Emily is one of over 20,000 people taking part in R.E.D. January with the aim of getting active every day.
This is my second attempt at completing R.E.D. January - doing a physical activity every day of the month. Last year's attempt quickly ended when I sprained my ankle – just two days in. That was the end of my exercise regimen for three months, which seemed like an eternity.
I first stumbled across R.E.D. January when browsing the Mind website. I had become quite the regular to the site when I was struggling with depression in my second year of university. While I had suffered with chronic depression for a number of years, nothing could have prepared me for the severe low mood that I experienced during this time.
I managed to find comfort in Mind’s information and advice webpages and, most importantly, Elefriends. For those of you who haven’t used Elefriends before, it’s a kind of social network, developed by Mind, where people experiencing mental health problems support each other.
I found speaking anonymously to people in similar situations was extremely consoling and it seemed like a huge weight had been lifted off of my shoulders. By this point I was not at all comfortable with talking about my feelings or what I was going through with my friends and family, so using Elefriends was really beneficial for me. It was a whole new support network.
Unfortunately this online community wasn’t enough to keep the crippling, dark thoughts of depression from completely overtaking my mind, leaving me in hospital in April 2016.
During my therapy, it was frequently recommended that I exercise, as it would supposedly make me feel miles better and give me something else to focus my thoughts on.
"At the time I mocked this suggestion, all I wanted to do was stay in bed and the thought of leaving the house to exercise was overwhelming."
As I started to get better, I took up this advice, joining a local gym and exercising a few times a week. The benefits for my mental wellbeing were incredible. The endorphin boost was immediate, I found running was a great space to declutter my mind and leave me with the so-called ‘runner’s high’.
When I read about R.E.D. January, this was immediately something that I wanted to get involved with. I had wanted to raise money for the charity for a while, but I wasn’t quite sure how I would go about doing it – R.E.D seemed the perfect opportunity.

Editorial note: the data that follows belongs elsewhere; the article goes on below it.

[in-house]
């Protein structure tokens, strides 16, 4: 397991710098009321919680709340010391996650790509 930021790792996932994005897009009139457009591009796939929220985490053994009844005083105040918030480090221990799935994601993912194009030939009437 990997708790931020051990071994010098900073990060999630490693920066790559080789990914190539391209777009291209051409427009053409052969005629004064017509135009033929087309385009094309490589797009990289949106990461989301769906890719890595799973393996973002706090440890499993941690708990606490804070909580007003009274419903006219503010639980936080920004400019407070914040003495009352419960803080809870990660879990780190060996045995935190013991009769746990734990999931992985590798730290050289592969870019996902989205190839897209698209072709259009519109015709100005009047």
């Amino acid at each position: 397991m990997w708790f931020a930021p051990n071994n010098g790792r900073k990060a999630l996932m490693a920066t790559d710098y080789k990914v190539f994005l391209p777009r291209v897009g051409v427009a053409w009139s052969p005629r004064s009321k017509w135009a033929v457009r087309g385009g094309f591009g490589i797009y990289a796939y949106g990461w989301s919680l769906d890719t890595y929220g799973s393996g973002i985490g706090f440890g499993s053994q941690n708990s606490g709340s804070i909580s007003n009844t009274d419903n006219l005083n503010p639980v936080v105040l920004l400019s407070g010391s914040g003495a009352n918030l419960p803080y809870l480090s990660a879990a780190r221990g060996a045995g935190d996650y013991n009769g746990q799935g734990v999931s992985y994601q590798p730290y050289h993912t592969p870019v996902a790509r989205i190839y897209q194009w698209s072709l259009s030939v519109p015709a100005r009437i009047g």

The setback I faced during last year’s attempt was debilitating, but I soon got through it and got back into the swing of regularly attending the gym. I even managed to complete my first ever Tough Mudder event in September.
This year my progress is going from strength to strength. The dark entity of my depression appears to be kept at bay, undoubtedly helped by the huge lift of running every day. My fitness and stamina are improving and I’ve even shed a few pounds – seeing body improvements is just another positive of participating in R.E.D.
Running is without a doubt the best antidepressant and self-esteem booster I have ever come across. Bad mood, angry, sad, hopeless, scared? For me running and exercise can make all of these feelings go away or at least significantly decrease the size of the worry.
Running sets me free and makes me feel like I’m capable of anything - a feeling you seldom feel when suffering with depression.
Even one small step outside can make a huge difference to your mental wellbeing. So next time you’re feeling down, try going for a walk or doing a bit of light exercise. Your body and mind will thank you for it.
Read about Information and support
When you’re living with a mental health problem, or supporting someone who is, having access to the right information - about a condition, treatment options, or practical issues - is vital. Choose one of the options below to find out more.
Blogs and stories can show that people with mental health problems are cared about, understood and listened to. We can use it to challenge the status quo and change attitudes.